didelphusVisceral pain is typically poorly localized (heart attacks are usually described as "crushing pressure" that radiates to the shoulder or neck), so this patients "sharp" right-sided pain in the setting in multiple right-sided rib fractures is likely related to the ribs. The intercostals run with the ribs and provide sensation to the chest wall. +32019-06-10T00:27:58Z
sklawpirtI think its just that the patient is CONSCIOUSLY experiencing chest pain. Because he is consciously feeling the pain and would be able to directly point to it (and that it is not referred visceral pain) it has to be a somatic afferent nerve fiber. This narrows it down exclusively to the intercostal nerve exc;usively. https://en.wikipedia.org/wiki/Intercostal_nerves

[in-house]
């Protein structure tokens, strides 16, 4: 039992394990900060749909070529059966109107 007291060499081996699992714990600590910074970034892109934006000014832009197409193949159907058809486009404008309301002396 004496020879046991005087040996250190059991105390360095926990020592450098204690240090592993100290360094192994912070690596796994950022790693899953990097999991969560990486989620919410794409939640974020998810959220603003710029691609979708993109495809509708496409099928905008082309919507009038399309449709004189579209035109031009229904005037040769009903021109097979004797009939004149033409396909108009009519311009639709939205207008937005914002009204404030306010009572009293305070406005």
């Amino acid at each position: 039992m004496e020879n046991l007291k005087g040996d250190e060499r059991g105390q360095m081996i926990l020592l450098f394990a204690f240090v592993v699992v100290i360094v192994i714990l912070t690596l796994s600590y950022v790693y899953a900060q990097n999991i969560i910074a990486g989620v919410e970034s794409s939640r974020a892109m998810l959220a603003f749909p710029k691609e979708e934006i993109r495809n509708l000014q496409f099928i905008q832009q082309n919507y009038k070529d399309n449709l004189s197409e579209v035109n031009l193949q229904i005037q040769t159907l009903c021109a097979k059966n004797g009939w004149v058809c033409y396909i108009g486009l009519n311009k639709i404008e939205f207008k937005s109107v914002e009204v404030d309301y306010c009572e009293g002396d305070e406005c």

IMportant to the patients "right sided chest pain" is his history of MVA and x-ray confirming multiple rib fractures.
I think this is correct? Does that make sense ? All of the other choices do not carry SA fibers in that area+42019-05-18T02:28:38Z
for every thousand thrashing at the branches of evil there is one hacking at root